An easy argument against the “limited supply” trope around gold is simply that we don’t know how much is out in the universe.
This is an episode, of course, which could never happen in Bitcoin.
But those with the skills and the equipment – and, importantly, the money – can now go out into space in search of gold and platinum, among other things.
If they find them and bring them home, what’s to stop them from entering the market?
That’s the trouble with “precious metals.” They’re not so precious in the scheme of things. They’re just one more thing.
Bitcoin, on the other hand, is a different beast. It’s coded to be in consensus, and it’s in everyone’s interest to keep the rules in place.
Therefore, the limited supply is as good as set in stone. Other elements have seen resistance to change, including raising the block size to allow for more transactions.
The reality is that getting any changes through in Bitcoin is a difficult task. As such, unlike gold, you can count on Bitcoin.
Now, of a sudden, though, we know of at least one massive gold rock floating not too far out in space. It’s close enough that someone like Elon Musk could go and get it.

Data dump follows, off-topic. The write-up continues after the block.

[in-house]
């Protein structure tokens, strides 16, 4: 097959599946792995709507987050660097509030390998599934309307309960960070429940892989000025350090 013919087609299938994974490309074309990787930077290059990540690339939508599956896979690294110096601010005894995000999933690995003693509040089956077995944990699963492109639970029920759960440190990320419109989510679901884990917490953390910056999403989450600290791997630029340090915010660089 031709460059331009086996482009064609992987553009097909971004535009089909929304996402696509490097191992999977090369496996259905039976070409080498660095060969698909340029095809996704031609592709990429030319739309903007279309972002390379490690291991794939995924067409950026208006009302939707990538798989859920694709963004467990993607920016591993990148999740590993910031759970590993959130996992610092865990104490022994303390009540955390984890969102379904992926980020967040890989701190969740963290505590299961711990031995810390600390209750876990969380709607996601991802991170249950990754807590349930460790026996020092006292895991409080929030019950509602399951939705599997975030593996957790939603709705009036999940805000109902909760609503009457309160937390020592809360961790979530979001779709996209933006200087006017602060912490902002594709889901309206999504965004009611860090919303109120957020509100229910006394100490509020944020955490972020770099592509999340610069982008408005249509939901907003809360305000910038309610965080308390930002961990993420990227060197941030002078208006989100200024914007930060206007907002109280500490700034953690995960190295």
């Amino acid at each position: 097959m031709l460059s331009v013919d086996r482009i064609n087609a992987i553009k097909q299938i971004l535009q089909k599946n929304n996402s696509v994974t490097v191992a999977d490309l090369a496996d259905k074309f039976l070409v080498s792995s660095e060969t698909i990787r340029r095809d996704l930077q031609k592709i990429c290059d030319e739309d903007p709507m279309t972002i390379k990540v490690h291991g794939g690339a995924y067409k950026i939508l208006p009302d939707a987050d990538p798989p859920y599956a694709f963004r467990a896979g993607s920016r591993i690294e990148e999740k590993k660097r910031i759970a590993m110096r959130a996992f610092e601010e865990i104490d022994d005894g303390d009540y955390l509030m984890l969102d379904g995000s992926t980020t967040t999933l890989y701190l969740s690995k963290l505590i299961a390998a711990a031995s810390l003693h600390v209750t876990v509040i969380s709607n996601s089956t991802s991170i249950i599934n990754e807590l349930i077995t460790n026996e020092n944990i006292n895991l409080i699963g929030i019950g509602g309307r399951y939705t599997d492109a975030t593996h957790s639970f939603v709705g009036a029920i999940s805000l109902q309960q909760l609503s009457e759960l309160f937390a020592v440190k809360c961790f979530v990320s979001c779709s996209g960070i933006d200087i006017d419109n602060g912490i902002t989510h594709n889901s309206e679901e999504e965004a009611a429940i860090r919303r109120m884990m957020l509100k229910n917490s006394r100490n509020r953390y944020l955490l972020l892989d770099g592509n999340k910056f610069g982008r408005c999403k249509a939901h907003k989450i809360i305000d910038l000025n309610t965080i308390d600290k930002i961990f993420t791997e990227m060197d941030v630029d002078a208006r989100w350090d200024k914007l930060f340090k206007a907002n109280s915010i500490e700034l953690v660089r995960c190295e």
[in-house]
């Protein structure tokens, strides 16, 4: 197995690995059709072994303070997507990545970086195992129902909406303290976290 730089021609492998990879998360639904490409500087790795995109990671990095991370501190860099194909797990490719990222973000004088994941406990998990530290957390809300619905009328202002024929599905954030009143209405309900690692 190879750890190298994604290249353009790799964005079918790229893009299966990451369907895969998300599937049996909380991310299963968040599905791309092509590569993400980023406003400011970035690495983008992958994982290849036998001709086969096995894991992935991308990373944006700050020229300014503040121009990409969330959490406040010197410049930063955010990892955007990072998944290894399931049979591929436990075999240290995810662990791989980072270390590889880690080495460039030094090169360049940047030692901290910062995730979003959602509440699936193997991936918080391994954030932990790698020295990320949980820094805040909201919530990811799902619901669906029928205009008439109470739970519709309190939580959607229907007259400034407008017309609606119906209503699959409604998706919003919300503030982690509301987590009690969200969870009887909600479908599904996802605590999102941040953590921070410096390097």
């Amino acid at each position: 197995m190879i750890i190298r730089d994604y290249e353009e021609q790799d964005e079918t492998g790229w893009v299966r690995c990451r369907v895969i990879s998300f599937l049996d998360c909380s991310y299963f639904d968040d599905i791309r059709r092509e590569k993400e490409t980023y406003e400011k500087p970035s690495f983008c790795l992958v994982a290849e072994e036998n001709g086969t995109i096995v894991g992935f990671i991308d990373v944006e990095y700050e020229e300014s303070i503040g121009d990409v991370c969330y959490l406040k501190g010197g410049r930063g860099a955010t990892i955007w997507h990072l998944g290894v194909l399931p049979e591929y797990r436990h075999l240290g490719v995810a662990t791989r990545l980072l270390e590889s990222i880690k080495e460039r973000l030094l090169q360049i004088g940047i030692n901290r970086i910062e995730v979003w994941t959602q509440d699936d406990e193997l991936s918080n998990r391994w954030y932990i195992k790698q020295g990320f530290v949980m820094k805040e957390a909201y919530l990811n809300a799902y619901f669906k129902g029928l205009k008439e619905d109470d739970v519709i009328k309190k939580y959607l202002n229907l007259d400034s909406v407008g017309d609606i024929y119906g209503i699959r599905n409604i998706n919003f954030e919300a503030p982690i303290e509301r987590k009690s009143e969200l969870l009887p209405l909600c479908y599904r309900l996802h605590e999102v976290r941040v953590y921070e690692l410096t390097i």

Where would we put it? We’re talking about tons and tons of gold.
As a thought experiment, what if you took all that and put it in bitcoin?
Bitcoin would suddenly subsume most assets in value, as that much money injected in the market would jump the price no matter what.
Imagine for a second that it was injected into any other asset.
The investor would immediately be the largest holder by capital investment, but that chain would also suddenly have a new value.
A large swath of coins would exit the market, held by one person with interest in seeing their value rise.
This could happen with pretty much any of the top 100 coins, outside of bitcoin.
If someone invested that much into BTC, they would have a significant investment but maybe not the largest BTC stack.
In other tokens, however, like Cardano, Tron, or NEO, they would be holding a considerable portion of the overall supply.
This gives rise to the thought experiment: how many billions would it take to make a given chain worth the investment?
As to gold, well, the “limited supply” argument is broken now. What will they stand on next?